Writer: Blair Fannin, 979-845-2259, email@example.com
Contacts: Dr. Jeff Savell, 979-845-3992, firstname.lastname@example.org
Dr. David Anderson, 979-845-4351, email@example.com
COLLEGE STATION – Texas barbecue restaurant owners and managers met recently at Texas A&M University in College Station for a town hall meeting discussing meat trends and issues.
The meeting was led by Dr. Jeff Savell, university distinguished professor, regents professor and E.M. “Manny” Rosenthal chairholder in the department of animal science at Texas A&M and holder of the Cintron University Professorship in Undergraduate Teaching Excellence.
He was joined by Dr. Davey Griffin, Texas A&M AgriLife Extension Service meat specialist, who gave an overview of certified beef programs and their requirements. He also led a cooler demonstration on brisket cuts and trends. Ray Riley, manager of the E.M. “Manny” Rosenthal Meat Science and Technology Center, provided discussion on meat trends.
The group, all part of the department of animal science at Texas A&M, has previously conducted a series of educational workshops to help further education in cooking Texas barbecue.
“Several of you have been up here (to College Station) for a lot of our meetings and workshops,” Savell said. “Almost everybody I’ve talked to when they got back home has changed something they’ve done. Some have changed how they are trimming briskets, changed their wood. We’ve also received a lot of questions about availability, grades … We decided, why don’t we have a meeting.”
Savell said the meeting was held on a Monday since it is a ‘dark day’ for most barbecue restaurants. The town hall meeting attracted close to 30 individuals who enjoyed prime rib sandwiches and home-prepared food for lunch.
One of the top issues discussed was the price of beef, particularly barbecue cuts such as brisket. To get a better understanding of what lies ahead with regards to pricing and availability, Dr. David Anderson, AgriLife Extension livestock economist, gave an outlook on the livestock markets for 2015.
Anderson said beef cattle prices are expected to remain on the upside (higher) as cattle producers continue to rebuild herds following drought of 2011. He said beef cattle inventories are at levels not seen since the 1950s and that herd expansion is a slow process.
“We’ve got the fewest cattle in decades, and that’s going to stay with us,” Anderson said. “It’s going to get even tighter as producers attempt to expand.”
Overall, Anderson said, trends in the market for 2015 are tight supplies of fed cattle and cows, but expansion is underway.
“We are looking at a couple of years before production increases,” he said. “You are looking at a longer time period for heifer production. The expansion is underway, which is going to take a couple of years for those heifers to mature and have calves. When you talk to rancher audiences, they really like this as it will keep prices high. Overall, there are two ways we are going to expand: We’ve got to quit killing cows and start holding back heifers.”
Anderson said in 2015 it’s likely there will be less beef production as cattle producers expand herds.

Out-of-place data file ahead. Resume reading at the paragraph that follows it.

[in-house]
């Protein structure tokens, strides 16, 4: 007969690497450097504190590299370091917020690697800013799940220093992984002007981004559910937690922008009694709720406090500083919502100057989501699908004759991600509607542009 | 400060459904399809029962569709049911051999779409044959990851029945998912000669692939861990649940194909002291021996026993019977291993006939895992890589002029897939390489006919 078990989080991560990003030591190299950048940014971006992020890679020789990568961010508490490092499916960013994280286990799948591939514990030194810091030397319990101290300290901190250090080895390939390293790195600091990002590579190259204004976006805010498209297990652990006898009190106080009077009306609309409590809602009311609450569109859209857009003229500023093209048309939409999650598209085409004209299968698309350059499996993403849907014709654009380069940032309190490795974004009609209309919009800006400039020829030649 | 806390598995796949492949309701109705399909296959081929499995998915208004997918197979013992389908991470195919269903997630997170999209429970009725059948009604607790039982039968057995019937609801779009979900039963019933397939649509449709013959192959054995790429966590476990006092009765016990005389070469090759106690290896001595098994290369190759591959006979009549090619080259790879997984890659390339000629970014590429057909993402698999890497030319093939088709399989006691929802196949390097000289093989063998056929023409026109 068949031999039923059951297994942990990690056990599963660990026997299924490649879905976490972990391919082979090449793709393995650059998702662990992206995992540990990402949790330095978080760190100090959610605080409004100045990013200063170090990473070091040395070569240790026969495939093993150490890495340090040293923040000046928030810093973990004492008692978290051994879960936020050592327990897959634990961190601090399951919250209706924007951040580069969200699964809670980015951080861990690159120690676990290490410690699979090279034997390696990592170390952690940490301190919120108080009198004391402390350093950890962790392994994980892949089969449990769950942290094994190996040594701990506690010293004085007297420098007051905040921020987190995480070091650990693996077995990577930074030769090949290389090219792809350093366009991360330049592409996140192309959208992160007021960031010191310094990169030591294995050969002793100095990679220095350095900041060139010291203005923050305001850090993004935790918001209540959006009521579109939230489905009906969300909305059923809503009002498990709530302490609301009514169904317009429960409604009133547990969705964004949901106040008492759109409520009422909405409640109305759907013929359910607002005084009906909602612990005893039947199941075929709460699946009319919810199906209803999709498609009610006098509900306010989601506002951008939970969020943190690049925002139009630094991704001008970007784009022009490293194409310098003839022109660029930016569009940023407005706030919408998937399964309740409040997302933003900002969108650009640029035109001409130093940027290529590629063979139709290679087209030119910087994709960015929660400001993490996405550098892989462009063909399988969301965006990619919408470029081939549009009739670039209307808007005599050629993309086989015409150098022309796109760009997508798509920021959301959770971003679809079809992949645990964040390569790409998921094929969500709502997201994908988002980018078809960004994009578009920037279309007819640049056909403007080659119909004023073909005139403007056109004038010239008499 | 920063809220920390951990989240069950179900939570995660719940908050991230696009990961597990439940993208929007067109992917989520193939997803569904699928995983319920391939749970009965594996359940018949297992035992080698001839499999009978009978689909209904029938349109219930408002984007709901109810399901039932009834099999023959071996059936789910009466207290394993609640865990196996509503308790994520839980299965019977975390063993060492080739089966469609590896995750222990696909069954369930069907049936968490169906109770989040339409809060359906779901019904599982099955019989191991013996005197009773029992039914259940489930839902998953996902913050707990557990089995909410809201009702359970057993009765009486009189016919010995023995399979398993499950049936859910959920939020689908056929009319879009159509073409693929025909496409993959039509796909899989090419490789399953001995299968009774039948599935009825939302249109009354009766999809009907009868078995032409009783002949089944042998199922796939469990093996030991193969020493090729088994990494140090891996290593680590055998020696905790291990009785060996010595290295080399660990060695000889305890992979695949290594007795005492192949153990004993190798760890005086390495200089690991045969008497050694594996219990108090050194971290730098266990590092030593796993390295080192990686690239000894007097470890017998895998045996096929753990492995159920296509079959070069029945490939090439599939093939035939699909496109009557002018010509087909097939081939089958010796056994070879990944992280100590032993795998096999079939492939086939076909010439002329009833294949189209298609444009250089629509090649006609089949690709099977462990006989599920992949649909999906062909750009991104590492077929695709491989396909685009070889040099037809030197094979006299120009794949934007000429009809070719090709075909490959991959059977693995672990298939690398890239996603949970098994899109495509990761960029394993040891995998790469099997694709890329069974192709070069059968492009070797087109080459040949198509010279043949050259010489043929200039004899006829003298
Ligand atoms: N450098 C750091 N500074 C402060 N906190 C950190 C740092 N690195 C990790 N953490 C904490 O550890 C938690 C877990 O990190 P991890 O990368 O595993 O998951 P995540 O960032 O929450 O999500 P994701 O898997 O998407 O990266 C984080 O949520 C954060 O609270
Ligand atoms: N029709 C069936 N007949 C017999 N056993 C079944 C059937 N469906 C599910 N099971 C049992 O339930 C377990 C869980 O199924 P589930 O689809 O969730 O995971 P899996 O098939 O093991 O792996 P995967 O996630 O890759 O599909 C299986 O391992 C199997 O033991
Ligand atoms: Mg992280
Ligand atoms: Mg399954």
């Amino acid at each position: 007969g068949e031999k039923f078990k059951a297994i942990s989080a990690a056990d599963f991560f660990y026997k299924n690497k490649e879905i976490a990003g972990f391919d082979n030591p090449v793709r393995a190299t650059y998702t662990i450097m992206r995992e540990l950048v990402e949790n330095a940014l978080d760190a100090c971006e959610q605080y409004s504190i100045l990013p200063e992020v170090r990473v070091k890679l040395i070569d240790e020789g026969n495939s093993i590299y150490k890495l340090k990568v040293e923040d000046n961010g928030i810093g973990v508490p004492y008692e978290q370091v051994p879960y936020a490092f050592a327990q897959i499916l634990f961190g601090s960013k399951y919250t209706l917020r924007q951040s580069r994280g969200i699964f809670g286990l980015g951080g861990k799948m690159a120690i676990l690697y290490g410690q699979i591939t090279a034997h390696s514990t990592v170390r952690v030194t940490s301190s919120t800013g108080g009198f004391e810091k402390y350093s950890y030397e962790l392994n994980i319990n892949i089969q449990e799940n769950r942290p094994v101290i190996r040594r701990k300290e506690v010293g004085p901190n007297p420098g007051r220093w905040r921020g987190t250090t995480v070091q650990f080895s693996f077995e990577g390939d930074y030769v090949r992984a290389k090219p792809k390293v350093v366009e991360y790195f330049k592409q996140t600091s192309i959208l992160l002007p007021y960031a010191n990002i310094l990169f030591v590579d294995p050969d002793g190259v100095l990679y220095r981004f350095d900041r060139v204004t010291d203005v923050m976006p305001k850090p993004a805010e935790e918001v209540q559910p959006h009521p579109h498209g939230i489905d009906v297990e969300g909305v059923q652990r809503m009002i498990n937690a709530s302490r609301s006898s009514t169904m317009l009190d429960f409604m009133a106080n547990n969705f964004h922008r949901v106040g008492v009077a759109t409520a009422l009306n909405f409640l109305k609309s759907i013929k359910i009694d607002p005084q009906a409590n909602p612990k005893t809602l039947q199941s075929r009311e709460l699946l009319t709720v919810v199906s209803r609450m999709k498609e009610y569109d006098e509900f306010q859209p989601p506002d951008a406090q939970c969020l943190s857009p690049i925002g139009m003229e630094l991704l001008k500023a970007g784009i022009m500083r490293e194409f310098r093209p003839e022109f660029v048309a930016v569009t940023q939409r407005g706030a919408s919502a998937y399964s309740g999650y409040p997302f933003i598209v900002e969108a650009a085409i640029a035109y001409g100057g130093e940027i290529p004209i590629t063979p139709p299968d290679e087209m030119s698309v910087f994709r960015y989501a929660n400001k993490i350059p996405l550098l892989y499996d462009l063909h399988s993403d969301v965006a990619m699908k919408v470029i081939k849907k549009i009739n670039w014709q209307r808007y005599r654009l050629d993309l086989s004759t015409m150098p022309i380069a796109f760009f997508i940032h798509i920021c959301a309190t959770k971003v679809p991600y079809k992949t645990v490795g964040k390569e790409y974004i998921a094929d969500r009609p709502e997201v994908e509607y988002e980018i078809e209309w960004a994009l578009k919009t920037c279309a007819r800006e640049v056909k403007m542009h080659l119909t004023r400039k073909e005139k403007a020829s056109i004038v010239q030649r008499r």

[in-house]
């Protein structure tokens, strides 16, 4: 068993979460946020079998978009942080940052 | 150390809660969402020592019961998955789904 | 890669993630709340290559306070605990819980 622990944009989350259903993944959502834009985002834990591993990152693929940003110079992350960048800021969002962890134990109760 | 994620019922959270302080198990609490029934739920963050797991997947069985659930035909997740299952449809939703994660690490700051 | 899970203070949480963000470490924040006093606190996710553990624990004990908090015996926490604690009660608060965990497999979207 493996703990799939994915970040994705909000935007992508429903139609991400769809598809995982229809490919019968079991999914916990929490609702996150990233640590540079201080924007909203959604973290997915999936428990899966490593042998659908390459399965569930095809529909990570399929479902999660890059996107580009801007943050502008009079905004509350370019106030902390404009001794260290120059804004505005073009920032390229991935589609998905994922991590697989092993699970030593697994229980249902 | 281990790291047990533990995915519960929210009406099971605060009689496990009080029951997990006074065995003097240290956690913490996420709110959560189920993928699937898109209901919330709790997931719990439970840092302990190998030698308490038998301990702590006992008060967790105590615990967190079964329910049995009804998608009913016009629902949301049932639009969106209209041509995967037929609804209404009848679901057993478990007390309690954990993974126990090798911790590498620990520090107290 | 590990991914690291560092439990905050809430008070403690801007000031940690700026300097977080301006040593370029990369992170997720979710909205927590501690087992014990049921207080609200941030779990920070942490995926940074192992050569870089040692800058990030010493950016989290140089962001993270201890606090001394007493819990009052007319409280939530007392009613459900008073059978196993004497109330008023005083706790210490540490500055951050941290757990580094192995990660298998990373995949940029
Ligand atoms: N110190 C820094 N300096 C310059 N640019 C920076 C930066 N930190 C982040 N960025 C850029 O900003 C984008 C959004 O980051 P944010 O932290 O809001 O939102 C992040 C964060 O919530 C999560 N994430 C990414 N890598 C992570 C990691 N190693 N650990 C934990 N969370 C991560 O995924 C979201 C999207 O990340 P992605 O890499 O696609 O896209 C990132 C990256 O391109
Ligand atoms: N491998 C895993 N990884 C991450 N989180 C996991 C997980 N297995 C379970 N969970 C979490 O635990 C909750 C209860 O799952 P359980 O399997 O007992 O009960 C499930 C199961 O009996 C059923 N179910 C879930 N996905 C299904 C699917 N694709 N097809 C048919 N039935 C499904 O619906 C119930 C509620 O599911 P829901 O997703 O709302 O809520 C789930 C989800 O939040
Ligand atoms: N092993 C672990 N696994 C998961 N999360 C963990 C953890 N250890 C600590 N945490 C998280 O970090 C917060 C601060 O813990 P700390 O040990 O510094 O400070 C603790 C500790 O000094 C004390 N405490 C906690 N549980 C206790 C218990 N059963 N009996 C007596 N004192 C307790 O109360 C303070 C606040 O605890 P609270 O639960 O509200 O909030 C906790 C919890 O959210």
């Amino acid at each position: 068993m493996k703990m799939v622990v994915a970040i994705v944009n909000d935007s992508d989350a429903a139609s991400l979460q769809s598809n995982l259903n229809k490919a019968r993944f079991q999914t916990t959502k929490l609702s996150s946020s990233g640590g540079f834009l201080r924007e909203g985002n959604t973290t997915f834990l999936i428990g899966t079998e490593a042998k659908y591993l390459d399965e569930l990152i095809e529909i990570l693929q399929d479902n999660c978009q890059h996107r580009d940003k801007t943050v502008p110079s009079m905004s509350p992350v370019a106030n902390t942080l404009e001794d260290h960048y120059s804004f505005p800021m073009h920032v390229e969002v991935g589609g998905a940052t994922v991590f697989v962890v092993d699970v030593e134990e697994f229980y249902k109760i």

“As we hold more heifers back and turn them into cows having calves, that’s even less beef production. I think in 2015 we will have a few more cows than we did this year and in 2016 even more cows. But big droughts in big production areas of cows would hold us back further and keep us from being able to expand.”
Weekly prices for wholesale boneless, 90-percent lean beef have been priced at $3 per pound or $300 per hundredweight.
“There’s not much relief in sight with tight supplies of cattle,” Anderson said. “That’s coupled with slaughter steer prices of $1.72 per pound or $172 per hundredweight. We produce 23 billion pounds of beef here in the U.S. Itwould take 26 billion of pounds to get prices down to $210 per hundredweight or $2.10 per pound for fresh 90-percent lean weekly prices.”
In the meantime, barbecue restaurants will continue to pay premiums for cuts of brisket and other beef cuts used for menu items, he said.
Anderson said he projects higher pork production in 2015. The porcine epidemic diarrhea virus has led to less pork production in 2014.
“That’s resulted in fewer hogs, but we’ve had heavier weights (due to low feed costs),” Andersons said. “Expansion has already begun, fueled by prices and feed costs. It has started because it has been profitable to raise hogs,and I think we will have more pork in 2015.”
He also expects chicken production to increase in 2015.
“We had cold weather last winter, and that caused effects on placements and growout,” Anderson said. “There was delayed expansion due to reproduction issues. I think in 2015 we could see a heck of a lot more chicken, which consequently will lead to lower prices.”
Griffin gave an overview of the many certified beef programs that have product in the retail meat case. He said these programs are gaining more popularity among consumers. Griffin said in the past, it was the assumption the customer knew the grocery retailer had control of the product since it left the farm.
“Today’s beef consumer is much more brand conscious than ever before,” he said. “Now customers are coming in and looking for a beef product that is associated with a brand name.”
Griffin also provided a demonstration of trends in brisket cuts before attendees.
For more information about Texas barbecue, visit http://bbq.tamu.edu/ .